Discusses key economic indicators and trade statistics, which countries are dominant in the market, the U.S. market share, the political situation if relevant, the top reasons why U.S. companies should consider exporting to this country, and other issues that affect trade, e.g., terrorism, currency devaluations, trade agreements.
Last Published: 6/28/2017

Slovenia is a small transition economy with a population of only two million, strategically located at the “gateway” to the Western Balkans.  It was considered a star performer after attaining independence in 1991: it registered dramatic gains in per capita and aggregate wealth, established a stable and well-functioning democracy, and raised the standard of living for Slovenians to a level on par with Western European economies.  Belying its size, Slovenia has used its savvy, determination, and unique geography to its advantage, becoming a strong regional and international player.  Slovenia joined the North Atlantic Treaty Organization (NATO) in March 2004, the European Union in May 2004, and the Eurozone in January 2007, held the EU Presidency during the first half of 2008 and joined the Organization for Economic Cooperation and Development Europe (OECD) in 2010.

After years of economic growth, the Slovenian economy was hit hard by the global economic crisis of 2008.  The crisis exposed systemic weaknesses, and significant reforms are needed to return the economy to health.  In 2016, Slovenia’s GDP per capita was USD 21,326 with 8.0 standardized rate of unemployment.  Slovenia's economy is highly dependent on foreign trade.  More than 75 percent of Slovenia's trade is with the EU, focused primarily on the German, Italian, and Austrian markets.  Slovenia also has extensive trade ties with the Western Balkans and Eastern Europe.  According to official data, U.S. foreign direct investment in Slovenia stood at USD 38.7 million in 2015, or 0.3 percent of total inward FDI.  However, this amount does not take into account significant investments by U.S. firms not listed by the Bank of Slovenia as U.S. in origin, as U.S. funds are often routed through a third country.  The share of U.S. FDI in Slovenia, as calculated by the U.S. Embassy, is approximately 5 percent of total inward FDI.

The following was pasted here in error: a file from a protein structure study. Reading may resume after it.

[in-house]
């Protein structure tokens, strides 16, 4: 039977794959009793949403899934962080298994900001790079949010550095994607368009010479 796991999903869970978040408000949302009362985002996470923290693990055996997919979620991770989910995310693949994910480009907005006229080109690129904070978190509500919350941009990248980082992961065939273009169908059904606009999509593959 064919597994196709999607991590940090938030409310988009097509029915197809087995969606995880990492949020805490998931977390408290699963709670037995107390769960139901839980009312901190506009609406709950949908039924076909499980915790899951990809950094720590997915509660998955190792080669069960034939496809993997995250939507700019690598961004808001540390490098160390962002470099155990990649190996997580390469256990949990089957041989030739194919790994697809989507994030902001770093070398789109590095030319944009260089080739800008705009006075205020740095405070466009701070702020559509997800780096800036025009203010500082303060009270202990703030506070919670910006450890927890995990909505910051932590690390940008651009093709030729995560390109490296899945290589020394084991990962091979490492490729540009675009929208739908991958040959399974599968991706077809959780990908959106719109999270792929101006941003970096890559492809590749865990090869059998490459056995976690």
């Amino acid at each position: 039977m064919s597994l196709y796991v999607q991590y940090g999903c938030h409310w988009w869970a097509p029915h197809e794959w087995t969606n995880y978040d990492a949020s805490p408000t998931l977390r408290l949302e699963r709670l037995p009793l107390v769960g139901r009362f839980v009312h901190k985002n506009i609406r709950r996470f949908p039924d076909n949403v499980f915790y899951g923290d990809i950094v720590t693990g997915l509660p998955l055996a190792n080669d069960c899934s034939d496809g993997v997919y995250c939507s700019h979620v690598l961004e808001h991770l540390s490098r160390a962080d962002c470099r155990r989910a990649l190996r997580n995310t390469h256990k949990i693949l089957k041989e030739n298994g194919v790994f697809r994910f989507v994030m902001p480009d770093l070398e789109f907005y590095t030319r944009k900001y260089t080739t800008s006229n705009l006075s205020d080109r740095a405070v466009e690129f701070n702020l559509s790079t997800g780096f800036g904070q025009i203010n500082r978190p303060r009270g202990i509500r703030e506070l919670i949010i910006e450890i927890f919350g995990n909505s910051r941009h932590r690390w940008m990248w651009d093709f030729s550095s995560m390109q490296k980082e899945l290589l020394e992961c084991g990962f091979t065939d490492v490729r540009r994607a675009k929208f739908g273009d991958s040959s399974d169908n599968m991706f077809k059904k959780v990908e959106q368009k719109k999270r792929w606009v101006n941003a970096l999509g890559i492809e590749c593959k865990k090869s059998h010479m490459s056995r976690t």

Between 2004 and 2008, Slovenia generally enjoyed healthy growth figures, averaging 5 percent annual GDP growth.  However, during the global financial crisis GDP endured successive years of contraction.  Led by recovering exports, the Slovenia economy started slowly to rebound in the second half of 2010, but the growth slowed again in 2011, and Slovenia entered into recession again in 2012.  The economy rebounded with 2.6 percent growth in 2014, 2.9 percent in 2015, and 2.5 percent in 2016.  These rates are among the highest in the Eurozone.  Authorities predict 3.6 percent growth in 2017 and 3.1 percent for 2018.

The crisis has exposed many of Slovenia’s underlying structural problems, especially in the financial services sector.  Key reforms, such as privatization, openness to foreign investment, increased transparency in public procurement, pension reform, and business and investor-friendly changes to Slovenia’s labor and taxation code would support greater competiveness in the economy and increase opportunities for trade and investment.  Slovenia has taken positive steps, but there are still many challenges ahead, and the pace of the reforms is too slow.

Prepared by our U.S. Embassies abroad. With its network of 108 offices across the United States and in more than 75 countries, the U.S. Commercial Service of the U.S. Department of Commerce utilizes its global presence and international marketing expertise to help U.S. companies sell their products and services worldwide. Locate the U.S. Commercial Service trade specialist in the U.S. nearest you by visiting http://export.gov/usoffices.



Slovenia Trade Development and Promotion